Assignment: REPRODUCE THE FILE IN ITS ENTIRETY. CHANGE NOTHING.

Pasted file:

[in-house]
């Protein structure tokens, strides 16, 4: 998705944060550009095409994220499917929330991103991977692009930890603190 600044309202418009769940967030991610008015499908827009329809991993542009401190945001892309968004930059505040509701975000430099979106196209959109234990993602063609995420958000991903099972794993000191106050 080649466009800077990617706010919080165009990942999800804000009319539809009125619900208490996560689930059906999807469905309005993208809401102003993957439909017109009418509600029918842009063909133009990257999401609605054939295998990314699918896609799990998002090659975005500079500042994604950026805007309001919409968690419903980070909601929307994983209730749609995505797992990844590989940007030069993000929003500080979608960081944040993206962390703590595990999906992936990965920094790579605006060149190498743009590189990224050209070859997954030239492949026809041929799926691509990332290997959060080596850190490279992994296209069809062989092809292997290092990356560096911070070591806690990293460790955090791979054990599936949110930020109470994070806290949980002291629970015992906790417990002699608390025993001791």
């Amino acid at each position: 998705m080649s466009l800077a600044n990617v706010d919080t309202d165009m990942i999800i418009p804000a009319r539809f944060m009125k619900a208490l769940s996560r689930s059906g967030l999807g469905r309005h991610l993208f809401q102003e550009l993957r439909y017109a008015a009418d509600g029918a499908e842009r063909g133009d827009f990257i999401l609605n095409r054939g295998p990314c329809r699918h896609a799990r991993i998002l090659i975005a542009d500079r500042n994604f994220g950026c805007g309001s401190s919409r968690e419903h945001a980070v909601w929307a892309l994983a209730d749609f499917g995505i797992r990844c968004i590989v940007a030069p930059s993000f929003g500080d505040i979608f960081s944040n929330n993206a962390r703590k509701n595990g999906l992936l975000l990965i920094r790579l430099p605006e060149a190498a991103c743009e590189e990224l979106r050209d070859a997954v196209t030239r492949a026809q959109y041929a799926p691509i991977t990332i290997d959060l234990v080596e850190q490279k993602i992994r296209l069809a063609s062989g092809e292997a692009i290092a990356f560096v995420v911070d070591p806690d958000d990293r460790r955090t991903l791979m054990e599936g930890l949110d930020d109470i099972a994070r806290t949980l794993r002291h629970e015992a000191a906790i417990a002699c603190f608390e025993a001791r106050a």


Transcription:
[in-house]
């Protein structure tokens, strides 16, 4: 998705944060550009095409994220499917929330991103991977692009930890603190 600044309202418009769940967030991610008015499908827009329809991993542009401190945001892309968004930059505040509701975000430099979106196209959109234990993602063609995420958000991903099972794993000191106050 080649466009800077990617706010919080165009990942999800804000009319539809009125619900208490996560689930059906999807469905309005993208809401102003993957439909017109009418509600029918842009063909133009990257999401609605054939295998990314699918896609799990998002090659975005500079500042994604950026805007309001919409968690419903980070909601929307994983209730749609995505797992990844590989940007030069993000929003500080979608960081944040993206962390703590595990999906992936990965920094790579605006060149190498743009590189990224050209070859997954030239492949026809041929799926691509990332290997959060080596850190490279992994296209069809062989092809292997290092990356560096911070070591806690990293460790955090791979054990599936949110930020109470994070806290949980002291629970015992906790417990002699608390025993001791």
């Amino acid at each position: 998705m080649s466009l800077a600044n990617v706010d919080t309202d165009m990942i999800i418009p804000a009319r539809f944060m009125k619900a208490l769940s996560r689930s059906g967030l999807g469905r309005h991610l993208f809401q102003e550009l993957r439909y017109a008015a009418d509600g029918a499908e842009r063909g133009d827009f990257i999401l609605n095409r054939g295998p990314c329809r699918h896609a799990r991993i998002l090659i975005a542009d500079r500042n994604f994220g950026c805007g309001s401190s919409r968690e419903h945001a980070v909601w929307a892309l994983a209730d749609f499917g995505i797992r990844c968004i590989v940007a030069p930059s993000f929003g500080d505040i979608f960081s944040n929330n993206a962390r703590k509701n595990g999906l992936l975000l990965i920094r790579l430099p605006e060149a190498a991103c743009e590189e990224l979106r050209d070859a997954v196209t030239r492949a026809q959109y041929a799926p691509i991977t990332i290997d959060l234990v080596e850190q490279k993602i992994r296209l069809a063609s062989g092809e292997a692009i290092a990356f560096v995420v911070d070591p806690d958000d990293r460790r955090t991903l791979m054990e599936g930890l949110d930020d109470i099972a994070r806290t949980l794993r002291h629970e015992a000191a906790i417990a002699c603190f608390e025993a001791r106050a």